The first thoughts were that of self reflection. I put our program in front of the mirror and dissected it, ripped it apart for answers as to why this would happen to a young lady that did so well in our program. Had the program changed since she went through it...YES. I will never be able to look back through 7 months of programming and say we haven't changed anything in our program because it is always evolving and improving. But there was nothing to question that was not right on point with those leading the industry in both rehabilitation and sports performance training. The program was not/is not the issue... consistency was.
This is the most important point of this post, and is the missing step in all return to play protocols. When you get CLEARED from your doctor it is now time to fully immerse yourself in a sound strength & conditioning program with no restriction. As a strength & conditioning professional we can now set a progression that will teach an athlete to control their body in a controlled environment to relearn to change direction and then progress to and open, reactionary environment, that is as close to the basketball
court as we can get as far as mimicking the sport environment. At this point we can give the athlete complete confidence that they are fully rehabilitated. At LFP we will have completed a thorough movement evaluation, including the Functional Movemet Screen, to determine movement competency and compensation patterns to aide in the development of their program. But this program must continue, even in-season, as any backtracking in strength/stability/mobility or compensation away from the previously injured ACL will put the other leg statistically in jeopardy.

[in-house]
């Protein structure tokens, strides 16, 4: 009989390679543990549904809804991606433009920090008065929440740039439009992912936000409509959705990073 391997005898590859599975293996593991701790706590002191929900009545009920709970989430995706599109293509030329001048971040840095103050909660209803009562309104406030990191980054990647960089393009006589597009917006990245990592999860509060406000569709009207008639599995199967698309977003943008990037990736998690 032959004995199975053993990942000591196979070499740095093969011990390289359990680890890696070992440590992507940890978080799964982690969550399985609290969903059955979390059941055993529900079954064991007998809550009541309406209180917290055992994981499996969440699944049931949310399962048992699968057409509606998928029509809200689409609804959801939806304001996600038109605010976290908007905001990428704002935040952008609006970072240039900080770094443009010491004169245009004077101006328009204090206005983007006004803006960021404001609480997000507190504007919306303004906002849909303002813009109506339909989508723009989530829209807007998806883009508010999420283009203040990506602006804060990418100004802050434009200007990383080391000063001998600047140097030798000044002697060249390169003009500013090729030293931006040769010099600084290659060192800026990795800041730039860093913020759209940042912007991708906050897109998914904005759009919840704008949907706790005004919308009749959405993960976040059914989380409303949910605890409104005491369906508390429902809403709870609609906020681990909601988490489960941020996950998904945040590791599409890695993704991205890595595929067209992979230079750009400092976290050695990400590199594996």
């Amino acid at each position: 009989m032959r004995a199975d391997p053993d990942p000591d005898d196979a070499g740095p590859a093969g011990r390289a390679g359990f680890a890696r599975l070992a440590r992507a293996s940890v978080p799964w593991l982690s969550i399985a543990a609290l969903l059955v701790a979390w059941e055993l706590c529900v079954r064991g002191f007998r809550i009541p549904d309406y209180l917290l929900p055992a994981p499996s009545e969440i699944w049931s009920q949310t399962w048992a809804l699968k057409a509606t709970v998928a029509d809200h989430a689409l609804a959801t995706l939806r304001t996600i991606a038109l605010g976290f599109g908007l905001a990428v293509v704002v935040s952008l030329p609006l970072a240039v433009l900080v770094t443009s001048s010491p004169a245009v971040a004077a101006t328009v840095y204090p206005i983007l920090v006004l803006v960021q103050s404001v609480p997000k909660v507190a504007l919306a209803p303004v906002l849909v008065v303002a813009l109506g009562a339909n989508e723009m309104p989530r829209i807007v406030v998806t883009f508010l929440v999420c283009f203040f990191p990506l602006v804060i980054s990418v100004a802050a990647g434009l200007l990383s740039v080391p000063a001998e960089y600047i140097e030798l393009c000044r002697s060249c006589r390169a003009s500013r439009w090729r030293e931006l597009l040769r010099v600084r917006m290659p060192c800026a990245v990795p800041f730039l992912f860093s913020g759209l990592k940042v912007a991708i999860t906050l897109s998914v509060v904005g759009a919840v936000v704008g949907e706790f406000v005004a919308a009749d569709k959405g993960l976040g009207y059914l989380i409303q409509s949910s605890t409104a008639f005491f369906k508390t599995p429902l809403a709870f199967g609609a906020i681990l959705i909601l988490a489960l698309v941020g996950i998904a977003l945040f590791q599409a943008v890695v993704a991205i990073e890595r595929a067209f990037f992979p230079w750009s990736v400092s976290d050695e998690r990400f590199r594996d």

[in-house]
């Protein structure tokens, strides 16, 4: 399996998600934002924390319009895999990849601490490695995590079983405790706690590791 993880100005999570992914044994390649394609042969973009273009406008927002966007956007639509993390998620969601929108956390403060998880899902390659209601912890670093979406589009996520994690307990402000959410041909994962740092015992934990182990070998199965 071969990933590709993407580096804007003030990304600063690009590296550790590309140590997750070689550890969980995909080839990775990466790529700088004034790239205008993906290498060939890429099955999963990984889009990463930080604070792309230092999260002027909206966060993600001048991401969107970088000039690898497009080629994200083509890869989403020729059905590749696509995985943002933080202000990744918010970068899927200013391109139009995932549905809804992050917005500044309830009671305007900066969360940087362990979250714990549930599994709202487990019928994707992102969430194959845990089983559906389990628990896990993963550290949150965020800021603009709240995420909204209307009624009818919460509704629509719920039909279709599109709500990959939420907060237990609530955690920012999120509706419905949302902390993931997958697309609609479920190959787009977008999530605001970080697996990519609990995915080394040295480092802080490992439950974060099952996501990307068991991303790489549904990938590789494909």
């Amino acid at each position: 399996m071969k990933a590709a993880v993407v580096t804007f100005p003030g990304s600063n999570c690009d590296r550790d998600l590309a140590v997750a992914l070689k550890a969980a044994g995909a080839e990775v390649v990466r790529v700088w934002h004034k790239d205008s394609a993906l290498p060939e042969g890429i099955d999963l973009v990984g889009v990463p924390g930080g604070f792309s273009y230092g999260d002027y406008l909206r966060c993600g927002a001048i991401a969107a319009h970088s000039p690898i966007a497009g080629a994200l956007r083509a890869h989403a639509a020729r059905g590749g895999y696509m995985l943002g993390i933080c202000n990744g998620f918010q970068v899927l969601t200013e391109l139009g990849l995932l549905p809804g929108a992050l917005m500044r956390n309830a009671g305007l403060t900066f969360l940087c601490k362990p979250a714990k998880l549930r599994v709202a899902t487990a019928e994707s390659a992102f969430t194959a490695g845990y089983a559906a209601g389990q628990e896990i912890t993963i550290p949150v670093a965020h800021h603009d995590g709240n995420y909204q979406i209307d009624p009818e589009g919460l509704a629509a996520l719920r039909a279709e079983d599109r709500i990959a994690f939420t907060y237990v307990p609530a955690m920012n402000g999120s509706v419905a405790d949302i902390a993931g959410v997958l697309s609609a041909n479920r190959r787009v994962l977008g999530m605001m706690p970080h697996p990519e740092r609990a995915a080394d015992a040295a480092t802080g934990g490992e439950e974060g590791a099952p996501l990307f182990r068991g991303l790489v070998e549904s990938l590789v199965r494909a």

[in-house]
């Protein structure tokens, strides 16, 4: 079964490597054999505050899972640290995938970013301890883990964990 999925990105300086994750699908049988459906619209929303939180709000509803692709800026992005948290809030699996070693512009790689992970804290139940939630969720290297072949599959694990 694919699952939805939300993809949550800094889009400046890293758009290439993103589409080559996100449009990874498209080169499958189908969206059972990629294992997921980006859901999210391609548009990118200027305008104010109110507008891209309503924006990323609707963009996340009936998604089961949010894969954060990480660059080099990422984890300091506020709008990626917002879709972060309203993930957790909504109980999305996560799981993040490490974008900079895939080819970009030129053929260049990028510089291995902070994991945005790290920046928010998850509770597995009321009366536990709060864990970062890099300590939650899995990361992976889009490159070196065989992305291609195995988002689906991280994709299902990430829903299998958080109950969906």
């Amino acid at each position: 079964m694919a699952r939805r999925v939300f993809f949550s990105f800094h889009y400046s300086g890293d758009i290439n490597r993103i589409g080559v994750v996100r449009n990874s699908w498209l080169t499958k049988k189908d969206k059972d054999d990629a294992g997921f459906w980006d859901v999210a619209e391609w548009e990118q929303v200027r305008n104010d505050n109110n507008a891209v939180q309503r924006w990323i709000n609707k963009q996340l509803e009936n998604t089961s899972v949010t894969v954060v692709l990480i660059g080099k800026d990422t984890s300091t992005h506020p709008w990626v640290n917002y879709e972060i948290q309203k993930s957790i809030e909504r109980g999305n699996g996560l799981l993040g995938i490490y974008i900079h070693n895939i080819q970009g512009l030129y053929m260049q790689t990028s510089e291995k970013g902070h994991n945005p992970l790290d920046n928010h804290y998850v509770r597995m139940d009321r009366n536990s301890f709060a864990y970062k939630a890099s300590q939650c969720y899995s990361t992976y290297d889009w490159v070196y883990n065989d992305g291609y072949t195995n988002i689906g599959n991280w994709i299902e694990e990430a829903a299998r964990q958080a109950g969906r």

Consistency is the linchpin in this equation. Getting back to the conversation with Andrea, I told her she can never stop her training. She has 4 Division I offers and 2 ACL surgeries under her belt. I was up front with her and told her the truth... If she tears another the potential to increase her offers will be gone and the 4 offers would likely decrease. I gave her my honest opinion but she already knew. I also told her she must be consistent and I would do whatever was needed to continue her development. This will lead to decreased sleep for us at LFP because I am almost certain we will see her at 5:00am this fall during golf season, because she is a fighter and she knows now that the fight can never stop.
I titled this post the way I did to get your attention, but I also titled it because I never want to enter one of MY daughter's sporting events and have that question cross my mind. And I also don't want anyone to have to console their daughter/son the way that Scott is for Addy in the picture above. I know that won't happen, injuries will always be a part of sports. But I also know we can decrease the likelihood of that happening through scientifically based programming, sound coaching technique, and consistency.
- American Academy of Orthopaedic Surgeons, July 2007, Anterior Cruciate Ligament Injury: Surgical Considerations, http://orthoinfo.aaos.org/topic.cfm?topic=A00297#A00297_R4_anchor (July 11, 2008).
- Griffin LY. Noncontact Anterior Cruciate Ligament Injuries: Risk Factors and Prevention Strategies. Journal of the American Academy of Orthopaedic Surgeons. 2000;8:141-150.
- Hewett TE, Myer GD, Ford KR. Anterior cruciate ligament injuries in female athletes: Part 1, mechanisms and risk factors. American Journal of Sports Medicine. 2006 Feb; 34(2):299-311.